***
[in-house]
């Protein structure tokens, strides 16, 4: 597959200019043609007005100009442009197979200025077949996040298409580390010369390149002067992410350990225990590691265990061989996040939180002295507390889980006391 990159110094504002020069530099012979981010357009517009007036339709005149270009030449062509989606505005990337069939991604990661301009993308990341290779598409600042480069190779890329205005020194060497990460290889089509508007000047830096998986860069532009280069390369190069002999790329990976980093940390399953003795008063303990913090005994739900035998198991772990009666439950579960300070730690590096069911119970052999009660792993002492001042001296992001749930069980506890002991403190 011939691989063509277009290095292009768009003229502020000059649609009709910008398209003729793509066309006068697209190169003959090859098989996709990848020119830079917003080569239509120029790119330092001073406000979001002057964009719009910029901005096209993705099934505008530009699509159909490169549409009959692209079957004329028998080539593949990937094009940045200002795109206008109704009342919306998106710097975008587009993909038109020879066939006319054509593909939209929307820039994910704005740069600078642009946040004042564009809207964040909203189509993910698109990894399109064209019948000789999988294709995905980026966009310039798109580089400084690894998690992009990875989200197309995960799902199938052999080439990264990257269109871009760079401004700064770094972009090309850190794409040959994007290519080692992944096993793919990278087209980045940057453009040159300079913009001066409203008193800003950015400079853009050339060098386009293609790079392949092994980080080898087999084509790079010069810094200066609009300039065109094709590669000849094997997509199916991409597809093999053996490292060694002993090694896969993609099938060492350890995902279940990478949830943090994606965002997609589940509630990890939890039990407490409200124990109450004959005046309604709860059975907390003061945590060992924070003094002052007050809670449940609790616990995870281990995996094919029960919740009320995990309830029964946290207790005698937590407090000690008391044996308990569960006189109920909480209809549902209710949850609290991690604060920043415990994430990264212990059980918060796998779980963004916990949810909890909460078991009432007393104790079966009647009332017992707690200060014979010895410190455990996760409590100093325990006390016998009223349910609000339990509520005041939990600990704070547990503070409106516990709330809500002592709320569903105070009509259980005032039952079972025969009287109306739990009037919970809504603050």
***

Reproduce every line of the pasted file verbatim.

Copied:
[in-house]
């Protein structure tokens, strides 16, 4: 597959200019043609007005100009442009197979200025077949996040298409580390010369390149002067992410350990225990590691265990061989996040939180002295507390889980006391 990159110094504002020069530099012979981010357009517009007036339709005149270009030449062509989606505005990337069939991604990661301009993308990341290779598409600042480069190779890329205005020194060497990460290889089509508007000047830096998986860069532009280069390369190069002999790329990976980093940390399953003795008063303990913090005994739900035998198991772990009666439950579960300070730690590096069911119970052999009660792993002492001042001296992001749930069980506890002991403190 011939691989063509277009290095292009768009003229502020000059649609009709910008398209003729793509066309006068697209190169003959090859098989996709990848020119830079917003080569239509120029790119330092001073406000979001002057964009719009910029901005096209993705099934505008530009699509159909490169549409009959692209079957004329028998080539593949990937094009940045200002795109206008109704009342919306998106710097975008587009993909038109020879066939006319054509593909939209929307820039994910704005740069600078642009946040004042564009809207964040909203189509993910698109990894399109064209019948000789999988294709995905980026966009310039798109580089400084690894998690992009990875989200197309995960799902199938052999080439990264990257269109871009760079401004700064770094972009090309850190794409040959994007290519080692992944096993793919990278087209980045940057453009040159300079913009001066409203008193800003950015400079853009050339060098386009293609790079392949092994980080080898087999084509790079010069810094200066609009300039065109094709590669000849094997997509199916991409597809093999053996490292060694002993090694896969993609099938060492350890995902279940990478949830943090994606965002997609589940509630990890939890039990407490409200124990109450004959005046309604709860059975907390003061945590060992924070003094002052007050809670449940609790616990995870281990995996094919029960919740009320995990309830029964946290207790005698937590407090000690008391044996308990569960006189109920909480209809549902209710949850609290991690604060920043415990994430990264212990059980918060796998779980963004916990949810909890909460078991009432007393104790079966009647009332017992707690200060014979010895410190455990996760409590100093325990006390016998009223349910609000339990509520005041939990600990704070547990503070409106516990709330809500002592709320569903105070009509259980005032039952079972025969009287109306739990009037919970809504603050």